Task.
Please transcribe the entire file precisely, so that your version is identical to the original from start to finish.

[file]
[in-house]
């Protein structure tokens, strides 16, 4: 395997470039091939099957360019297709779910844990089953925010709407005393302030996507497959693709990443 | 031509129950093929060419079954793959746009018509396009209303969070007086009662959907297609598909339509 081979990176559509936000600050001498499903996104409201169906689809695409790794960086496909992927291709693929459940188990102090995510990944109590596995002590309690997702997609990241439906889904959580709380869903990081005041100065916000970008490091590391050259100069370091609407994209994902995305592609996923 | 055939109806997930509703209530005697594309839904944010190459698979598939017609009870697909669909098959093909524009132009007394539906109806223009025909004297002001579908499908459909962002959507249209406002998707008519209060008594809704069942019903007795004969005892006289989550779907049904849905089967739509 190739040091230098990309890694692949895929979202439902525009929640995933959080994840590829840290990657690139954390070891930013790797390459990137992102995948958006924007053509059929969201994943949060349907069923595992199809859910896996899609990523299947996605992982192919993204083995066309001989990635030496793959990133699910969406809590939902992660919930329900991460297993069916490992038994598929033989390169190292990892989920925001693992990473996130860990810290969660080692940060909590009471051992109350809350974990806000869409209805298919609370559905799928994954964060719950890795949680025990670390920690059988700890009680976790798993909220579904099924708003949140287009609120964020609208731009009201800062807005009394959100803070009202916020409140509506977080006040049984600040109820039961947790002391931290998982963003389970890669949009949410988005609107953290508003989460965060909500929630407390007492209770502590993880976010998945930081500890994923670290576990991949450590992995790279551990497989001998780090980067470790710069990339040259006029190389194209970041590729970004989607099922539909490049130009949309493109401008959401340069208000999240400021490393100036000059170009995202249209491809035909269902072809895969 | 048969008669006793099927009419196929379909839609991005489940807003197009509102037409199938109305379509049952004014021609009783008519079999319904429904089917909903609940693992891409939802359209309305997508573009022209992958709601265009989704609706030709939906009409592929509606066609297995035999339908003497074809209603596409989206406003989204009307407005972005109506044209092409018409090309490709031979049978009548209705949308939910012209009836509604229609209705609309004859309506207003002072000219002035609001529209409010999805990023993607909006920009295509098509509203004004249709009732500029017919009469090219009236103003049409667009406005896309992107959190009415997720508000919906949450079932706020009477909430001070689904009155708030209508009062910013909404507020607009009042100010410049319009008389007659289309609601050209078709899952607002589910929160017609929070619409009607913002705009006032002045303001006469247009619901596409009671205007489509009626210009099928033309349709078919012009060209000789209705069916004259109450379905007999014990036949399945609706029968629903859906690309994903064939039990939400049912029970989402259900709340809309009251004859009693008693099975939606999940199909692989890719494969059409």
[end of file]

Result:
[in-house]
């Protein structure tokens, strides 16, 4: 395997470039091939099957360019297709779910844990089953925010709407005393302030996507497959693709990443 | 031509129950093929060419079954793959746009018509396009209303969070007086009662959907297609598909339509 081979990176559509936000600050001498499903996104409201169906689809695409790794960086496909992927291709693929459940188990102090995510990944109590596995002590309690997702997609990241439906889904959580709380869903990081005041100065916000970008490091590391050259100069370091609407994209994902995305592609996923 | 055939109806997930509703209530005697594309839904944010190459698979598939017609009870697909669909098959093909524009132009007394539906109806223009025909004297002001579908499908459909962002959507249209406002998707008519209060008594809704069942019903007795004969005892006289989550779907049904849905089967739509 190739040091230098990309890694692949895929979202439902525009929640995933959080994840590829840290990657690139954390070891930013790797390459990137992102995948958006924007053509059929969201994943949060349907069923595992199809859910896996899609990523299947996605992982192919993204083995066309001989990635030496793959990133699910969406809590939902992660919930329900991460297993069916490992038994598929033989390169190292990892989920925001693992990473996130860990810290969660080692940060909590009471051992109350809350974990806000869409209805298919609370559905799928994954964060719950890795949680025990670390920690059988700890009680976790798993909220579904099924708003949140287009609120964020609208731009009201800062807005009394959100803070009202916020409140509506977080006040049984600040109820039961947790002391931290998982963003389970890669949009949410988005609107953290508003989460965060909500929630407390007492209770502590993880976010998945930081500890994923670290576990991949450590992995790279551990497989001998780090980067470790710069990339040259006029190389194209970041590729970004989607099922539909490049130009949309493109401008959401340069208000999240400021490393100036000059170009995202249209491809035909269902072809895969 | 048969008669006793099927009419196929379909839609991005489940807003197009509102037409199938109305379509049952004014021609009783008519079999319904429904089917909903609940693992891409939802359209309305997508573009022209992958709601265009989704609706030709939906009409592929509606066609297995035999339908003497074809209603596409989206406003989204009307407005972005109506044209092409018409090309490709031979049978009548209705949308939910012209009836509604229609209705609309004859309506207003002072000219002035609001529209409010999805990023993607909006920009295509098509509203004004249709009732500029017919009469090219009236103003049409667009406005896309992107959190009415997720508000919906949450079932706020009477909430001070689904009155708030209508009062910013909404507020607009009042100010410049319009008389007659289309609601050209078709899952607002589910929160017609929070619409009607913002705009006032002045303001006469247009619901596409009671205007489509009626210009099928033309349709078919012009060209000789209705069916004259109450379905007999014990036949399945609706029968629903859906690309994903064939039990939400049912029970989402259900709340809309009251004859009693008693099975939606999940199909692989890719494969059409």